“She was very cheerful and wanted to be an

international cricketer. At a very young age she used

to bowl fast and bat like a batsman and realizing her interest we allowed her to play cricket.”

–Halima Rafique’s cousin


Born in 1997, Halima Rafique was a part of Multan Cricket Team. In July 2013, she joined four other players of the team to level allegations of sexual harassment against the chairman of Multan Cricket Club, Maulvi Alam. Pakistan Cricket Board set up an investigation team to probe into the issue. Of the five accusers, two did not appear before the committee. Halima was one of them. The remaining three denied the accusations of harassment they had earlier charged. As a result, the case was dismissed by PCB. Five of them were banned from playing cricket for six months. This was, however, not the end of the story. Maulvi Alam, the accused, filed a defamation case of 20 million rupees against all the accusers. The news, which also got published in a newspaper, must have shook the sixteen years old, father less Halima of a lower middle class background so much so that she entered washroom and drank toilet cleaner to commit suicide. Police did not take any actions since the family refused to report the case.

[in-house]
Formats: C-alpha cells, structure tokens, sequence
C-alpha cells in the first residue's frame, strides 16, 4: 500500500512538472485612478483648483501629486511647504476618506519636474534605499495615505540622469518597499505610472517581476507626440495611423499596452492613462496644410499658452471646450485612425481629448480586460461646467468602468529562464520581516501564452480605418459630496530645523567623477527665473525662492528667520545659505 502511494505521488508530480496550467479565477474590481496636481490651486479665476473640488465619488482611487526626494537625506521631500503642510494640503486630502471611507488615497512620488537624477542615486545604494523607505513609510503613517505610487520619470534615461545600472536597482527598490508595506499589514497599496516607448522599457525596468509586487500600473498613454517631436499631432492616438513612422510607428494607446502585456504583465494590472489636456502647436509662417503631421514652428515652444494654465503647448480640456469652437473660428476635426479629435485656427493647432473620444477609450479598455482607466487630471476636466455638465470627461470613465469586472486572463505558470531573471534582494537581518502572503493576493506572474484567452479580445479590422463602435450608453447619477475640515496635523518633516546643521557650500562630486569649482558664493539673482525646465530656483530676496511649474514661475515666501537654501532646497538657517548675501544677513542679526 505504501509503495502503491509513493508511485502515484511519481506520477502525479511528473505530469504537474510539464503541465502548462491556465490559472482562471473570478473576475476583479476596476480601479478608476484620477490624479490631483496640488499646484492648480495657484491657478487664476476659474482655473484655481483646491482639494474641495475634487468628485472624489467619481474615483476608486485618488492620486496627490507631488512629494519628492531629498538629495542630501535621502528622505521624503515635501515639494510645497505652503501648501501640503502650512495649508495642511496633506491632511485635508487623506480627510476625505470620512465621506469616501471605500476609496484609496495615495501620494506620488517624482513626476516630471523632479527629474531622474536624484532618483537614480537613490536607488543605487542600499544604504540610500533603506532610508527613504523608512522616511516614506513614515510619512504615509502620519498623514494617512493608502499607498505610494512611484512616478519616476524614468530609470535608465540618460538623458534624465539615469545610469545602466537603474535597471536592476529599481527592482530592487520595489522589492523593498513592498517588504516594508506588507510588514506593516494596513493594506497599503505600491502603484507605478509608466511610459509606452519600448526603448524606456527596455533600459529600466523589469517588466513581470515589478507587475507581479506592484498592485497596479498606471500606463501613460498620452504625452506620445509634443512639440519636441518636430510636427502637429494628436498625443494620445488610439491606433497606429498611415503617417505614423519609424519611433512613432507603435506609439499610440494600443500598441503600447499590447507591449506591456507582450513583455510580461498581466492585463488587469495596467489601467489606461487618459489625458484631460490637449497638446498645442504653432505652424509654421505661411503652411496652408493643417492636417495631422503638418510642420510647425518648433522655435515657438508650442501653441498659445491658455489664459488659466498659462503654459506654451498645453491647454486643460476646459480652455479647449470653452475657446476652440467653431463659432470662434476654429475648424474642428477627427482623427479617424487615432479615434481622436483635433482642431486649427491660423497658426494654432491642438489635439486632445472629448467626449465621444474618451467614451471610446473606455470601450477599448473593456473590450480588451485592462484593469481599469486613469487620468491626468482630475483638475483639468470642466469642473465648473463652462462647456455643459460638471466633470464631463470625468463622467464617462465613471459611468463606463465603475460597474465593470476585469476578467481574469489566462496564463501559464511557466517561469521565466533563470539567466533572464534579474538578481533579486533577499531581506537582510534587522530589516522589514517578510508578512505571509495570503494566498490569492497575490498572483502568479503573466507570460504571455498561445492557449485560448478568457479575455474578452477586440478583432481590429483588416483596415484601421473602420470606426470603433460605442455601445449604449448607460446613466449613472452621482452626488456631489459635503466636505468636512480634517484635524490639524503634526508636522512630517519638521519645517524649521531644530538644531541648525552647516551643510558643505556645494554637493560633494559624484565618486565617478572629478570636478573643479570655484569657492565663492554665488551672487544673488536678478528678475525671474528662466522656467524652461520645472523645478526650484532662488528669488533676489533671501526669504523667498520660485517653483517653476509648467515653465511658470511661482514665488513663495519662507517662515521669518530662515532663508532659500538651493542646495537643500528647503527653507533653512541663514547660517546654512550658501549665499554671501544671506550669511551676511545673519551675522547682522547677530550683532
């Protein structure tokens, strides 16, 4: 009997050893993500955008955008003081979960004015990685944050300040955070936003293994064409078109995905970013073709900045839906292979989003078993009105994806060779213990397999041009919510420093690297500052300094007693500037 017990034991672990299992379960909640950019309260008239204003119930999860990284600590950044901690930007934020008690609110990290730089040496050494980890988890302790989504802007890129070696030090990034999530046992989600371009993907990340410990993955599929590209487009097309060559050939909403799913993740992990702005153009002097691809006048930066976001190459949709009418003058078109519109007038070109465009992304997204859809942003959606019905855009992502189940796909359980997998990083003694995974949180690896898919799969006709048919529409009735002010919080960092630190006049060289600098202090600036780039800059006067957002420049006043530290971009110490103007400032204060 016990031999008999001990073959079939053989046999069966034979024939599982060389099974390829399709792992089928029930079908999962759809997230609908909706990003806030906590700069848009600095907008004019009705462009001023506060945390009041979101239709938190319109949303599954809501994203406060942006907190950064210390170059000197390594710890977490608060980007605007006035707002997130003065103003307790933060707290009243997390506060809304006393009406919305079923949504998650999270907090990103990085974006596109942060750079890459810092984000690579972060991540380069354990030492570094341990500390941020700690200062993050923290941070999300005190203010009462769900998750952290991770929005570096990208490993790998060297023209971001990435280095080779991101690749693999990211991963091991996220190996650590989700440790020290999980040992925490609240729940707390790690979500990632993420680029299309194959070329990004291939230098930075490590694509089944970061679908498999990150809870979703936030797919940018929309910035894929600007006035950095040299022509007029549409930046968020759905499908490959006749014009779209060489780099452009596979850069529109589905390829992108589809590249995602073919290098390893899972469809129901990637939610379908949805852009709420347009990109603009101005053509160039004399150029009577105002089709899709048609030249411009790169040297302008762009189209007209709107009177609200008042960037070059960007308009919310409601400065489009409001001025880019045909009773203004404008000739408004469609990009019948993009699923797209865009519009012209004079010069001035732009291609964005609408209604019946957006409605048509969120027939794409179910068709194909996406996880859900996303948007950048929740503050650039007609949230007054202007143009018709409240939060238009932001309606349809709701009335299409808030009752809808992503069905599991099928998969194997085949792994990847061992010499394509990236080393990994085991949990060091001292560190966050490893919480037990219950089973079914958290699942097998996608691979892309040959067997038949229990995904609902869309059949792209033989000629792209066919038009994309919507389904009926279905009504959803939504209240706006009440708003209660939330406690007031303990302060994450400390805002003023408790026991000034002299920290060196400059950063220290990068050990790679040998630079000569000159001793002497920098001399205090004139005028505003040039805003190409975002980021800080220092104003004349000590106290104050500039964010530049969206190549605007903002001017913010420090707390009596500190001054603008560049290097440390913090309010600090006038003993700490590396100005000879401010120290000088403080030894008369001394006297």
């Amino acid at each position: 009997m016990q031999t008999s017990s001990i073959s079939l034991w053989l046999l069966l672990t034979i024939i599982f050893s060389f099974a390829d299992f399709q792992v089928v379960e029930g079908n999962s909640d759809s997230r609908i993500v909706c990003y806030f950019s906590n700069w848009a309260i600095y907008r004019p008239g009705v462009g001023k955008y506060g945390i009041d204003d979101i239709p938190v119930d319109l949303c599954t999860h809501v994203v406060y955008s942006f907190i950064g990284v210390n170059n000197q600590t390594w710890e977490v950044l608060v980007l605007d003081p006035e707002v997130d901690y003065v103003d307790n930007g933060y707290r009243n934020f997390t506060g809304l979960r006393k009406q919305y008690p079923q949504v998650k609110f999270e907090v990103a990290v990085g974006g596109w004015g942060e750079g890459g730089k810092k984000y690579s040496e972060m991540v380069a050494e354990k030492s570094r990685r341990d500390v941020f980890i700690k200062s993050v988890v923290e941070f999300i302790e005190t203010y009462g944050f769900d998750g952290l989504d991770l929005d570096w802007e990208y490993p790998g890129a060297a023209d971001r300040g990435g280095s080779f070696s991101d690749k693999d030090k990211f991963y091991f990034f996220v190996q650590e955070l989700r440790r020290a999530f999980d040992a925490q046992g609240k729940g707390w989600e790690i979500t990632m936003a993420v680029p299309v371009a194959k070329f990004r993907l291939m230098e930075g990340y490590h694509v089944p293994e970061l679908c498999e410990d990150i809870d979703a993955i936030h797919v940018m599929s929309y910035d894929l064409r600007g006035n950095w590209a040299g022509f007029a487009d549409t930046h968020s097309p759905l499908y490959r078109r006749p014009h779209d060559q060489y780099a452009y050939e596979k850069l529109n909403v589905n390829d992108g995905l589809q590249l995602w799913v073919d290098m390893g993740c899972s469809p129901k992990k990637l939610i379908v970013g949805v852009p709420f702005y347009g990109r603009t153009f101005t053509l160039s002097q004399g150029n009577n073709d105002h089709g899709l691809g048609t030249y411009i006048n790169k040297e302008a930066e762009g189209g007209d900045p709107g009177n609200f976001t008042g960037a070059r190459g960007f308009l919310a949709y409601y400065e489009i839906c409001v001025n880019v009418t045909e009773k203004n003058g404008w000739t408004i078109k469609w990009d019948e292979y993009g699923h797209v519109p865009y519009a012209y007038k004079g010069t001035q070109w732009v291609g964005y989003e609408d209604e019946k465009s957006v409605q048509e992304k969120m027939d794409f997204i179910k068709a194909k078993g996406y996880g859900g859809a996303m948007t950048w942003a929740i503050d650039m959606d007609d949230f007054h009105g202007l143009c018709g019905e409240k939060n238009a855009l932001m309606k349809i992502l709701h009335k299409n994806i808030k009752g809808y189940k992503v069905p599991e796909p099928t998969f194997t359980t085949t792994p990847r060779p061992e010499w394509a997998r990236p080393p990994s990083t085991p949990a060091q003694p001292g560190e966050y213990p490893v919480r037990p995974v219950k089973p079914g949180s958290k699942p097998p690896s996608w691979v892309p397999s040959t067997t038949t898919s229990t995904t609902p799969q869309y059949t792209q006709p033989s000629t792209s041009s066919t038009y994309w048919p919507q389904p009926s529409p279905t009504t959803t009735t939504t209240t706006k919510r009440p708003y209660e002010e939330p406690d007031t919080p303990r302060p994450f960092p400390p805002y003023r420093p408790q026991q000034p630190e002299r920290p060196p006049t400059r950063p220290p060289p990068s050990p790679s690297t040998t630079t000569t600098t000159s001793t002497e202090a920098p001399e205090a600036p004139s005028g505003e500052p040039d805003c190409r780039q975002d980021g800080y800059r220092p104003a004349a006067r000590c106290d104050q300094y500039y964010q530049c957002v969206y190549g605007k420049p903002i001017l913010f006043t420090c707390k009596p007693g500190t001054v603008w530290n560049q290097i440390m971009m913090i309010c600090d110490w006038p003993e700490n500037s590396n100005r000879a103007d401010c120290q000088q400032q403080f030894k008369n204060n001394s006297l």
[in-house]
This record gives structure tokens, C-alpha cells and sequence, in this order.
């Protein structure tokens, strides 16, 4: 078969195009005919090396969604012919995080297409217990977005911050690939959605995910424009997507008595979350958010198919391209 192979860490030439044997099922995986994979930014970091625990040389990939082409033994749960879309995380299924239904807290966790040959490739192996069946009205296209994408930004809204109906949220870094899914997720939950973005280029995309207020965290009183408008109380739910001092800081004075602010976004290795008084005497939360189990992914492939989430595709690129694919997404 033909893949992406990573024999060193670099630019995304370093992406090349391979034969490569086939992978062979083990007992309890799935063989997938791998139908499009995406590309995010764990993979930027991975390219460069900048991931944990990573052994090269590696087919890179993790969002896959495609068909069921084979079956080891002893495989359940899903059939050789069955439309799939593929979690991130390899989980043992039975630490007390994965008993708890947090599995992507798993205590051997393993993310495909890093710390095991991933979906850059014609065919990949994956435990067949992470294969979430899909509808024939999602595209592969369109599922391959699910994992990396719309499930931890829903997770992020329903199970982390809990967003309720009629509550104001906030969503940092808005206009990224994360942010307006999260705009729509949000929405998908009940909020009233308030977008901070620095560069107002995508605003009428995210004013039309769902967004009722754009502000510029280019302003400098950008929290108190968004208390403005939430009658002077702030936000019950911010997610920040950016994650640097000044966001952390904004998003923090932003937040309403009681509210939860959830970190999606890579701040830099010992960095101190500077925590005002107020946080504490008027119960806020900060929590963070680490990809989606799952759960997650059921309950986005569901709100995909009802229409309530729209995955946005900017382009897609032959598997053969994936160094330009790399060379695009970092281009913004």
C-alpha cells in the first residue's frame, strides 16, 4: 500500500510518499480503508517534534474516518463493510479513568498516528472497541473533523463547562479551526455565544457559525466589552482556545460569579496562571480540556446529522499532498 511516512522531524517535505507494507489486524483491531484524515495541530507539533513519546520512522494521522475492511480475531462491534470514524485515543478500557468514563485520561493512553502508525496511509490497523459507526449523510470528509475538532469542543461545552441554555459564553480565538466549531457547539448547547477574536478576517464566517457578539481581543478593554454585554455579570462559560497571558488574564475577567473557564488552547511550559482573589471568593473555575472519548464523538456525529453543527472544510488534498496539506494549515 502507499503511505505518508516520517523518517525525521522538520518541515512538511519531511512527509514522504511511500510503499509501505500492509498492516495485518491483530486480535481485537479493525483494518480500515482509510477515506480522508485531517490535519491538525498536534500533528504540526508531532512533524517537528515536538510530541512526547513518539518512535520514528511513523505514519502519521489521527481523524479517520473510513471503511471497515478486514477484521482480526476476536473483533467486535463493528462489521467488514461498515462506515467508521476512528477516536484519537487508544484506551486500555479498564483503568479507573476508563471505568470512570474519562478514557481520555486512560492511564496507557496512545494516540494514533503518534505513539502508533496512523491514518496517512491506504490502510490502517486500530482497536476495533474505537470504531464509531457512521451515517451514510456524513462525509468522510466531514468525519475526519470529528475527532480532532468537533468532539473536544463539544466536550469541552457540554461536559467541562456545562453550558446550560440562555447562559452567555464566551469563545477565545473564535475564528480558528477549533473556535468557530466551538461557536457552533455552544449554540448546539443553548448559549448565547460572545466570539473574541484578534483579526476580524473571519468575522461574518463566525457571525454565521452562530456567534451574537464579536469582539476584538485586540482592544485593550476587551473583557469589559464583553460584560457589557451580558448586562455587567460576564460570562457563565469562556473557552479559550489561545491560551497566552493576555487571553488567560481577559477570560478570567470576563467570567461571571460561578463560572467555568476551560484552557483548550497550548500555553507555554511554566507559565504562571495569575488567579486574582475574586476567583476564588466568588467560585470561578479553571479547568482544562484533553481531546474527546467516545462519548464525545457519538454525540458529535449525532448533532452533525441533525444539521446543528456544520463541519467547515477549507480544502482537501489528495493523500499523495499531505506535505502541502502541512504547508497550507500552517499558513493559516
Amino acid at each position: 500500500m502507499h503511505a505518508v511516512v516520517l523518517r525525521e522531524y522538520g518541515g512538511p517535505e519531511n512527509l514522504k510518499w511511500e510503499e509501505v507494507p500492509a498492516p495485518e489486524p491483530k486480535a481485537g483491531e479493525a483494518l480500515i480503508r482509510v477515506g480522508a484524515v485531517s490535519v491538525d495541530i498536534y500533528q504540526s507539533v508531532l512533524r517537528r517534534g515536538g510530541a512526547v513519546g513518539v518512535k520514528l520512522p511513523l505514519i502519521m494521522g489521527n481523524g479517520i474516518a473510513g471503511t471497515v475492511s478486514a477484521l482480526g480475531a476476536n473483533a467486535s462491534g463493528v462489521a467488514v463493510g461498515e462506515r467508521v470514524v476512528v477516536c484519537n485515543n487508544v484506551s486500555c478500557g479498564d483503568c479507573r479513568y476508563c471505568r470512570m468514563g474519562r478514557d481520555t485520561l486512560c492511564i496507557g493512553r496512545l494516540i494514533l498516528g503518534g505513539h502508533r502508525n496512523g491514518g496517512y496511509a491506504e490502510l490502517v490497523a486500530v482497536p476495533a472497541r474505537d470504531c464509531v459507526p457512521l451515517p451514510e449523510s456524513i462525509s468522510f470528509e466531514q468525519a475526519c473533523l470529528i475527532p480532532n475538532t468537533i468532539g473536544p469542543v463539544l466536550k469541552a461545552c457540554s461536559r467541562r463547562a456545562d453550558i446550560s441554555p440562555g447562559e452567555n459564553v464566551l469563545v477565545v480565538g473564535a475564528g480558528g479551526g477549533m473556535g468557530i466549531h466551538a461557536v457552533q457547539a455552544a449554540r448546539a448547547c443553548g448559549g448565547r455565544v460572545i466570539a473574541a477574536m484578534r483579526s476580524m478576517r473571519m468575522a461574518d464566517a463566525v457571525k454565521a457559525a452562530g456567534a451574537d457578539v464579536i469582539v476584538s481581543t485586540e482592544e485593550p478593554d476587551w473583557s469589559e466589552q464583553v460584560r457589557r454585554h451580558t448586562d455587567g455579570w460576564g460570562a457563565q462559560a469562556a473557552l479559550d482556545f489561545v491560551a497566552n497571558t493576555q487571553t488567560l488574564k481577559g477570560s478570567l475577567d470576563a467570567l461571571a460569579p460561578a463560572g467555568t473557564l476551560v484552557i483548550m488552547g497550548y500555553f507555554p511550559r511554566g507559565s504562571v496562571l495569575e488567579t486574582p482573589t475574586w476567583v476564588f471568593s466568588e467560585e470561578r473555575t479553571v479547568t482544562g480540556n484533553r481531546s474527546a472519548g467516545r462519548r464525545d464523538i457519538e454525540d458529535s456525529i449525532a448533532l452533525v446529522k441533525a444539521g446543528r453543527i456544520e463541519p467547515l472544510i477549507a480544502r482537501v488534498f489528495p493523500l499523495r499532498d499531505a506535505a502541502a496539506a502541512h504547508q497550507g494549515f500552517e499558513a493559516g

Halima Rafique was a Miss Wrong. She was born in the wrong country in a wrong class with a wrong gender with wrong ambitions. Her bravery of speaking up against the harassment she faced instead of the expected, “respectable” path of staying silent was the nail in the coffin. She must have realized she is Miss Wrong and decided to take the first “right” step by not appearing before the committee. But, perhaps, it was too late. She must have taken her life so that she can go back to God and ask him why she was created Miss Wrong? More Power to #Metoo movement.